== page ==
Lichens, the symbiotical growth of algae, fungi and bacteria, become less likely to die as they grow older. Some examples in the Arctic region are estimated to be between 3000 to 8000 years old, making them one of the longest living organisms on the planet. They grow at exponentially slow rates and are usually among the first organisms to colonise landscapes after natural disasters. Lichens’ composite nature shows how it is collaborative effort rather than individuality that keeps ecosystems going.

The sense of urgency sparked by the looming ecological crisis, devastating bushfires and the onset of the global pandemic allows us to see such organisms in a new light. Under stable conditions, lichens can far outlive current generations, and even photography as a medium. Yet, they are not immune to sustained environmental pressures and the effects of pollution caused by industry. Photography, commonly defined as a practice that preserves life by representing it, is suddenly facing a new challenge.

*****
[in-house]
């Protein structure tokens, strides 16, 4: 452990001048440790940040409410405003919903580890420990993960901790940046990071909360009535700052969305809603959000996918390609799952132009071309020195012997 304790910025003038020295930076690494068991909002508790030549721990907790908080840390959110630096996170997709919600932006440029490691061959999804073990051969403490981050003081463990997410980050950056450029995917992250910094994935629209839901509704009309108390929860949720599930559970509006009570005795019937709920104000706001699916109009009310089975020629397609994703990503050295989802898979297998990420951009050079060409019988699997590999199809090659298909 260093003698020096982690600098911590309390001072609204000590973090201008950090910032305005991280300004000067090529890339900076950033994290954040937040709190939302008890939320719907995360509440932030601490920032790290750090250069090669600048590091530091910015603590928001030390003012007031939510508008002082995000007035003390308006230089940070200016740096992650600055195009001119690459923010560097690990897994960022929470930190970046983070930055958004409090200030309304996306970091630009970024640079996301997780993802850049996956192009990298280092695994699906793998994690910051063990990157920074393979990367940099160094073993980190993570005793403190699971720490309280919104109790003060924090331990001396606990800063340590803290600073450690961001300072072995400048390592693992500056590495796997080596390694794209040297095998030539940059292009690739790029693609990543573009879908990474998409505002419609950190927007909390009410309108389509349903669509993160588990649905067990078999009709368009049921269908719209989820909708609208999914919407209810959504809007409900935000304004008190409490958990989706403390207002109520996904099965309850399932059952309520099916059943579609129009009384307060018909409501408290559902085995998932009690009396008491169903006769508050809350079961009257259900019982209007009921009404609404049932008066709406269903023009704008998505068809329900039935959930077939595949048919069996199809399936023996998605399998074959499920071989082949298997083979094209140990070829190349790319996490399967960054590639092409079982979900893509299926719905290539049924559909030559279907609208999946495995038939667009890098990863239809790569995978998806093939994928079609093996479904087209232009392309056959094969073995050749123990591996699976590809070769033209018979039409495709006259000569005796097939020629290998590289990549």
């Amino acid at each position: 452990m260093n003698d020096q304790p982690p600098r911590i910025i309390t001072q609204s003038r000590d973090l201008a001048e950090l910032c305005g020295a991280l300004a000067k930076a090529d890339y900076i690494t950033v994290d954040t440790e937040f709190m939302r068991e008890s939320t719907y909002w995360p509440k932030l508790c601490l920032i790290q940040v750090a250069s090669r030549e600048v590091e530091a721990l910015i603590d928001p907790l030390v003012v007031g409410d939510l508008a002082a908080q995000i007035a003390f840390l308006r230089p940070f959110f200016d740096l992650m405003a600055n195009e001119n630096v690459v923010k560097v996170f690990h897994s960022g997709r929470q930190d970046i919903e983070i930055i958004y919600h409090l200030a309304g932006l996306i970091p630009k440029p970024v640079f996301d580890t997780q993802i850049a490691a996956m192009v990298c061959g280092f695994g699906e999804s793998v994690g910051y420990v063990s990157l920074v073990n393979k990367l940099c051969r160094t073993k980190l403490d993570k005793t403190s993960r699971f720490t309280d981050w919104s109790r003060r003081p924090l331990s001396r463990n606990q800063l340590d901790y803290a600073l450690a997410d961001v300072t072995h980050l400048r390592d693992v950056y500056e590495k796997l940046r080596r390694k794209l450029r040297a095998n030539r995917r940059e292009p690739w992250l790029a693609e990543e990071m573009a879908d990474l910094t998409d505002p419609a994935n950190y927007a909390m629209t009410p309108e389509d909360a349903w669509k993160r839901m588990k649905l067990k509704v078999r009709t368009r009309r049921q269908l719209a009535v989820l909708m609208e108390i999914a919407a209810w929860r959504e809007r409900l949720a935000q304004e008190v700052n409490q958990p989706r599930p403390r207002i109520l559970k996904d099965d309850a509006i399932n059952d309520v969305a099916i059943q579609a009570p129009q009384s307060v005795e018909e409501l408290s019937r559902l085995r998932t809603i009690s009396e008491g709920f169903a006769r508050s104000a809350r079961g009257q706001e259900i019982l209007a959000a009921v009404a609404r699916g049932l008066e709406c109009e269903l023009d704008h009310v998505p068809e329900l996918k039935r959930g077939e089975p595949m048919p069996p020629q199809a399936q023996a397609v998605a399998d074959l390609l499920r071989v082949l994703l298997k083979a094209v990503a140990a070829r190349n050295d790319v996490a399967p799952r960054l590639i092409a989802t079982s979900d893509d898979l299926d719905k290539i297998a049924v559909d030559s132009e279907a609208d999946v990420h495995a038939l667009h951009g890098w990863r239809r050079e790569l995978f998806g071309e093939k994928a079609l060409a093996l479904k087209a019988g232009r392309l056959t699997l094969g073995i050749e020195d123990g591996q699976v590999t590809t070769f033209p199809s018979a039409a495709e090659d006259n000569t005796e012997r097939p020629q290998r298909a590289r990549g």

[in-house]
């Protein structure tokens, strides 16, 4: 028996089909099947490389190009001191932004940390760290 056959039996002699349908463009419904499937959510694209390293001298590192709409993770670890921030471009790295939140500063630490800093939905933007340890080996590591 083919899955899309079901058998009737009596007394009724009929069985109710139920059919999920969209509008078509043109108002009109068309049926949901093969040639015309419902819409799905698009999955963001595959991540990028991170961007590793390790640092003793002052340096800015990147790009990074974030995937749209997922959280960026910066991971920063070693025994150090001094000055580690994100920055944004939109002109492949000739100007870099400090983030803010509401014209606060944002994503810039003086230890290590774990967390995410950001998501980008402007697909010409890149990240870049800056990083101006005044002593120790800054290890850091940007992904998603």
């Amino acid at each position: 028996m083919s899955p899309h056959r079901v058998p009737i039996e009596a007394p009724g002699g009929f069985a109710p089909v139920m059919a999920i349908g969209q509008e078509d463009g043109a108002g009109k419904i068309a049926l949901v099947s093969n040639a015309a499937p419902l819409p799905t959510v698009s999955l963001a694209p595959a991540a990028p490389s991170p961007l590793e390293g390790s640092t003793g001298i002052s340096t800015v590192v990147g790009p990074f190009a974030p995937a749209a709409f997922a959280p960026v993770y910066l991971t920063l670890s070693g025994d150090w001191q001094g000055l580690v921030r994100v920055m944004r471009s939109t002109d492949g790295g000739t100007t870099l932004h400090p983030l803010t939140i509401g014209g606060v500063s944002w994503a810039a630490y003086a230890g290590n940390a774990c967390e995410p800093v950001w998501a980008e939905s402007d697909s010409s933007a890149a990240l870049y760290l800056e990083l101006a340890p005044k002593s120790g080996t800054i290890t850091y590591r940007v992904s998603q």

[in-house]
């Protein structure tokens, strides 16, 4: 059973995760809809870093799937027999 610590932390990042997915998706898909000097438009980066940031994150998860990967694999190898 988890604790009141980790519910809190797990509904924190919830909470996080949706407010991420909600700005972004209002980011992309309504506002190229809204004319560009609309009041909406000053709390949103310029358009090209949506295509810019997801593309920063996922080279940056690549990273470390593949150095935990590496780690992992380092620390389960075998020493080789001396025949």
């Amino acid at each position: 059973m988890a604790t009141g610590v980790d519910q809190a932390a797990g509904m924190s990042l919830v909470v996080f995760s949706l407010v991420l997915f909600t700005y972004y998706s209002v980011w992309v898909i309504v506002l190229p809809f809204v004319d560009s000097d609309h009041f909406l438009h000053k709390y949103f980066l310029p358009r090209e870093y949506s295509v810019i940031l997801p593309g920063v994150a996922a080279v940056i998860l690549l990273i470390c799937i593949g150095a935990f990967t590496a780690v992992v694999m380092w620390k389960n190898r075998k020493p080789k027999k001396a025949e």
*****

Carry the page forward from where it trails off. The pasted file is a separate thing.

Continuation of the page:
What does it mean to photograph something immortal? What happens when we place photography into the larger, nonhuman history of the world, or, as Timothy Morton suggests, try to think of it on earth’s magnitude? In environmental narratives, we often see ourselves as the main actors and those in power. Reflecting on that, Slovenian philosopher Alenka Zupančič notes: ‘The world will surely end, but it won’t be the end of our troubles,’ pointing to the fact that the environmental crisis is exclusively social, and we are in fact the ones facing a problem.

Immortality is Commonplace investigates how photographing extraordinarily durable organisms in times of ecological instability challenges the notion of photography as practice that immortalises.

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